Saturday, October 25, 2008

Considerably More 'Go'

In 1906, Florodora composer Leslie Stuart (right) was asked in an interview about being judged against the example of Gilbert and Sullivan. He said, "We living composers either imitate - unpardonable sin - or do not imitate - which is worse".

Florodora - having premiered in the same city and the same month as The Rose of Persia - would naturally be compared to Savoy Operas. Tom B. Davis, a Florodora producer, commented: "In some respects it may be said to resemble a Savoy Opera, but with all due respect to those really, in many cases beautiful creations, Florodora has considerably more 'go' than they have, whilst about its music, it has that peculiar charm that Stuart seems to have made so peculiarly his own".

By the time he composed Florodora 36-year-old Stuart (real name, Thomas Barrett) was already an established composer of popular song and contributor to musical comedies. In the British Empire he was famous as composer of the song Soldiers of the Queen (or King, depending...) and a large number of once popular but now entirely regrettable music hall "coon" songs.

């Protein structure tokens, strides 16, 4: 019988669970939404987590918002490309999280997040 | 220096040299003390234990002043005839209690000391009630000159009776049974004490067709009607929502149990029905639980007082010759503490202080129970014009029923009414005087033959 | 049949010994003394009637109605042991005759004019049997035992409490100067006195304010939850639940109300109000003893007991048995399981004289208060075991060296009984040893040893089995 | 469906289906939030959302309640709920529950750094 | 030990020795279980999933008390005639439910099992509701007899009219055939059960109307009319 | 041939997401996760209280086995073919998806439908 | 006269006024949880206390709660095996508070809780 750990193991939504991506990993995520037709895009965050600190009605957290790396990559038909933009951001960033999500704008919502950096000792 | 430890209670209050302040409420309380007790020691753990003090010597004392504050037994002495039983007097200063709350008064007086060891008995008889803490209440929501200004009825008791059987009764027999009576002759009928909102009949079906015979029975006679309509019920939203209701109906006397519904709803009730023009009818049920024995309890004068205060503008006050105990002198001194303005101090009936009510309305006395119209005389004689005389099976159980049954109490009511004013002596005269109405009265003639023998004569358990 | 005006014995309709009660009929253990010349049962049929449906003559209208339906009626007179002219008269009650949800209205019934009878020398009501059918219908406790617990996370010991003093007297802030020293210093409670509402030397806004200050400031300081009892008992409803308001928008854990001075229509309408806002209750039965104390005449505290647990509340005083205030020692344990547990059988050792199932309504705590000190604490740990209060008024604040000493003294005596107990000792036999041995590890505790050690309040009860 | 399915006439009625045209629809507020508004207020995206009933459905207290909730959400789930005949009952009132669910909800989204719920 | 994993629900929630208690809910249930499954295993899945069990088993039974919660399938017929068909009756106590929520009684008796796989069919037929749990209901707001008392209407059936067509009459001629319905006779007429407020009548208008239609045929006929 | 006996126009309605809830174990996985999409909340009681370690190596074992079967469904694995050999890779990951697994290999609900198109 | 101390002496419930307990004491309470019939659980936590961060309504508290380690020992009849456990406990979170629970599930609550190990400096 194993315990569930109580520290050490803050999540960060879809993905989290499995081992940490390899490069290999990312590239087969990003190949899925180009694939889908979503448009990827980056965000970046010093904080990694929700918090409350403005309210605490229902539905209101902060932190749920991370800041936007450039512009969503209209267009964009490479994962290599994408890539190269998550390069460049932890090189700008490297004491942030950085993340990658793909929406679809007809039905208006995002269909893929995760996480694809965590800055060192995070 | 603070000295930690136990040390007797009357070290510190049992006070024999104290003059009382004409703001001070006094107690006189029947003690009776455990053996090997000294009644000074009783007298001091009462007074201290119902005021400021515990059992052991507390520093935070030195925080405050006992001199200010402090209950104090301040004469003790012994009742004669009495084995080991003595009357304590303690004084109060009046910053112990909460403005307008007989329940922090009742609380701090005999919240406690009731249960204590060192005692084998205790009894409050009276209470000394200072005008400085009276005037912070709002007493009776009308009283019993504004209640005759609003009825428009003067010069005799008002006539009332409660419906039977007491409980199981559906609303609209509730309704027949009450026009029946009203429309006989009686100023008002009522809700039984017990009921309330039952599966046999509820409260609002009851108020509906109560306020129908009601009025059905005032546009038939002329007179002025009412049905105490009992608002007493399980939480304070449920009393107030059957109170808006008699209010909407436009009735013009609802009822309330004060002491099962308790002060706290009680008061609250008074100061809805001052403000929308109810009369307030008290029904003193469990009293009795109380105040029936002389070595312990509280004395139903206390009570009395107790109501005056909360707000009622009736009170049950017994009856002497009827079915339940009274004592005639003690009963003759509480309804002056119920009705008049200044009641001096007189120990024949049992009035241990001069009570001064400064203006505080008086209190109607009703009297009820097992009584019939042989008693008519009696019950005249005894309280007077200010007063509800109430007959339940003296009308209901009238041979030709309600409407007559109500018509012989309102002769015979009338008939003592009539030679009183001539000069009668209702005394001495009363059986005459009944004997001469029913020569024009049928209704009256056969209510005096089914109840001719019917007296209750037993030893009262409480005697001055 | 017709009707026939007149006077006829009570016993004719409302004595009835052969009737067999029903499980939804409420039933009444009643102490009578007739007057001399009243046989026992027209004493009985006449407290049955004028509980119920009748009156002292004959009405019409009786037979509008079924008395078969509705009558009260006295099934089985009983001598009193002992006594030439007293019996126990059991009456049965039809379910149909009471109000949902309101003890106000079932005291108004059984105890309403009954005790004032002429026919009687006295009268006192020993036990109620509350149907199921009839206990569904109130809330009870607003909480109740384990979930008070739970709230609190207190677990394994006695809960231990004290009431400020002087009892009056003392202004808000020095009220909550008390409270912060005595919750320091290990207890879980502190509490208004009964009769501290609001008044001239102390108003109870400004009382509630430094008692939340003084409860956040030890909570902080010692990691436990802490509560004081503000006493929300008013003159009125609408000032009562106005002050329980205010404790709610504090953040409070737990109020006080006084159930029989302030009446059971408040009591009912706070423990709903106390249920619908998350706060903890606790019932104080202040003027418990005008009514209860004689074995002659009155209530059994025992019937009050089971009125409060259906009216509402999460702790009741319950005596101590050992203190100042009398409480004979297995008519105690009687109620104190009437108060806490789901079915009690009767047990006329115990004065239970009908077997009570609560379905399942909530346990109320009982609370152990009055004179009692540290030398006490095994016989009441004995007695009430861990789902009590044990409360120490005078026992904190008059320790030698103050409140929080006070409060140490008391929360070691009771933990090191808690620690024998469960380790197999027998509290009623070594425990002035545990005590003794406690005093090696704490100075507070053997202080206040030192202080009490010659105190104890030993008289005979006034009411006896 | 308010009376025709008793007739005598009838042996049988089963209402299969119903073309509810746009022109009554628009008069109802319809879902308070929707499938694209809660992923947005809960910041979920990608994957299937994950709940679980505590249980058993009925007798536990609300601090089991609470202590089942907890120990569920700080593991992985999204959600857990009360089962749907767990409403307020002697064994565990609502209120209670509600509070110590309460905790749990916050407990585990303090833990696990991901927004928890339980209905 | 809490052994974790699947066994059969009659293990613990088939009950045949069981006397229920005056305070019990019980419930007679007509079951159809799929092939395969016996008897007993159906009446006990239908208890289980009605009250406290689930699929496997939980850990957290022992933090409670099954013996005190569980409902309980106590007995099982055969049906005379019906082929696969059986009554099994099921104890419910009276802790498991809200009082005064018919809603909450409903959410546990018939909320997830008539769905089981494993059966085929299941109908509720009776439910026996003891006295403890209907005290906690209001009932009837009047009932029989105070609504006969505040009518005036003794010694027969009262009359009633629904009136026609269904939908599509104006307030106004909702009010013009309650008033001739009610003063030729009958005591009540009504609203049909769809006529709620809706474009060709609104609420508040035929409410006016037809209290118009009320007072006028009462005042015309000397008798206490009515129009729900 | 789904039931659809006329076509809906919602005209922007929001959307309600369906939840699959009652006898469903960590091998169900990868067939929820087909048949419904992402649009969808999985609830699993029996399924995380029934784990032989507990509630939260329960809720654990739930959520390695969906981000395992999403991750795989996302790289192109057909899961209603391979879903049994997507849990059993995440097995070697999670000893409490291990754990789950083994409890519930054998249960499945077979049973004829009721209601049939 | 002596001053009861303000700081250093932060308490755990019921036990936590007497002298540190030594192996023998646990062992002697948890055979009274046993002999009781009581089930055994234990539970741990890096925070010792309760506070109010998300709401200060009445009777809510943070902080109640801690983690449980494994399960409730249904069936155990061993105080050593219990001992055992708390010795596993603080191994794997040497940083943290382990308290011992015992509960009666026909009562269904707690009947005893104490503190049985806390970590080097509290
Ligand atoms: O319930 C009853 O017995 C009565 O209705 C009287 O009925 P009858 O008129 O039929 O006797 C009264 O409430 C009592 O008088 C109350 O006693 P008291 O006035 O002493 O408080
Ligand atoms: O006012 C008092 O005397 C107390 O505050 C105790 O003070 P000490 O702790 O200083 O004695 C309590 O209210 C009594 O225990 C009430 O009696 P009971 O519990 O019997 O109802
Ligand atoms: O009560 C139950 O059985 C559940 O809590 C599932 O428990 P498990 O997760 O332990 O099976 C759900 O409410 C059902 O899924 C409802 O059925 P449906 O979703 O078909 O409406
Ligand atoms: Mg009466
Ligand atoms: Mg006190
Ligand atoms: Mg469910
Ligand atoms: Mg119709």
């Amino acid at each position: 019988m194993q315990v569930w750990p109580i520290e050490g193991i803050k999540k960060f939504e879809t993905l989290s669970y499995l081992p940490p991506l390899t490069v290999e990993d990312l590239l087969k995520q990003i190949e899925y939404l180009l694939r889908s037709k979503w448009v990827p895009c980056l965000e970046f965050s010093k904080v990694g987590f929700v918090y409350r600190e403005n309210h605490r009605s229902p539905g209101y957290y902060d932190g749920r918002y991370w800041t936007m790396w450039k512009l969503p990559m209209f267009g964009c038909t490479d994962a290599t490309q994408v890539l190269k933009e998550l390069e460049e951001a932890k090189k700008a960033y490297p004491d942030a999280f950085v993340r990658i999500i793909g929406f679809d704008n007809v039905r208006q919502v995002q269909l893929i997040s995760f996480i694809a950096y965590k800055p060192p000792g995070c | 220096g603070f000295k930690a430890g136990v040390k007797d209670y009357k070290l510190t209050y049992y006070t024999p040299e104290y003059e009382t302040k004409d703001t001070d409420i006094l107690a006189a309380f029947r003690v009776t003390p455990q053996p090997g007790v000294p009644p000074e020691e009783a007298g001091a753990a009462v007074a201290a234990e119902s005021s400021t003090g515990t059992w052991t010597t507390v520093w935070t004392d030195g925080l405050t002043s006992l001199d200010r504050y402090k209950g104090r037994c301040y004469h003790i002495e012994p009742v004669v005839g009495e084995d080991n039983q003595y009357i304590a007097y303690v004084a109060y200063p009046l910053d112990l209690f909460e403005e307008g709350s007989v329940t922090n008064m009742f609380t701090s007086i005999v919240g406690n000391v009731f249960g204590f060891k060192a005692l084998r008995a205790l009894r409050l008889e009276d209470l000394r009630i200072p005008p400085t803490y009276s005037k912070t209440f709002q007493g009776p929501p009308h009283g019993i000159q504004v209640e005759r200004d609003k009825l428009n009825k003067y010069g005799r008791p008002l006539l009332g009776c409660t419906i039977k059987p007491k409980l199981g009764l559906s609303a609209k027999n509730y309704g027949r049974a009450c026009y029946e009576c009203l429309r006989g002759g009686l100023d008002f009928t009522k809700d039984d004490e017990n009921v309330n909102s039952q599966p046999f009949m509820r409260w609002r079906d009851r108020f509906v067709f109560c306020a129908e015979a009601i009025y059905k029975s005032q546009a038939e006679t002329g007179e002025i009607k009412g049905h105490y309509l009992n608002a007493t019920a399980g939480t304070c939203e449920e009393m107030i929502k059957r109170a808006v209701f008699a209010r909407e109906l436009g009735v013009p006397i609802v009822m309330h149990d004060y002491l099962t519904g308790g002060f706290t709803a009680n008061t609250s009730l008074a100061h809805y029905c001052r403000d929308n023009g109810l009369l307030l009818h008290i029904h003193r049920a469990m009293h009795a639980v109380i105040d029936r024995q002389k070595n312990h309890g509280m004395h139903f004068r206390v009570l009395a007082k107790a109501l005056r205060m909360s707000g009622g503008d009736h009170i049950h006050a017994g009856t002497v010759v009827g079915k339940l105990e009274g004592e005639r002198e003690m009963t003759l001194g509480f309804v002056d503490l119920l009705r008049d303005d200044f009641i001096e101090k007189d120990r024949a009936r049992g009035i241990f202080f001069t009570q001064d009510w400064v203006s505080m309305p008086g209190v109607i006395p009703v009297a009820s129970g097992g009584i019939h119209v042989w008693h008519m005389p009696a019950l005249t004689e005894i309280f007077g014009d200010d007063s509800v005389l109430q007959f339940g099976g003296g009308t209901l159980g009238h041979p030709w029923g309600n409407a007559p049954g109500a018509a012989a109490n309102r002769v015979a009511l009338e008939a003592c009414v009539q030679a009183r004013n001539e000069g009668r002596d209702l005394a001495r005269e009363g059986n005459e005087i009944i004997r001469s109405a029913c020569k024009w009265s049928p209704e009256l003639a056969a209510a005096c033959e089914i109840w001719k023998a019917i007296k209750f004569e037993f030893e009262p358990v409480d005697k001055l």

Well aware that he lived and composed in the long shadow of a master, a portrait of Sullivan hung above the reed organ on which Stuart composed. His own compositions were more in the style of popular music and more 20th century rhythmic invention, utilizing more counterpoint, syncopation, layering, and an abundance of dotted meters in, on average, brighter, brisker tempi. In the biography "Leslie Stuart - The Man Who Composed Florodora" Andrew Lamb writes:

Altogether, Leslie Stuart was surely more adventurous than Sullivan in the way he set out to create effects, even if those effects did not always succeed in the way that Sullivan's painstaking settings of his lyricists words did.

No comments:

Post a Comment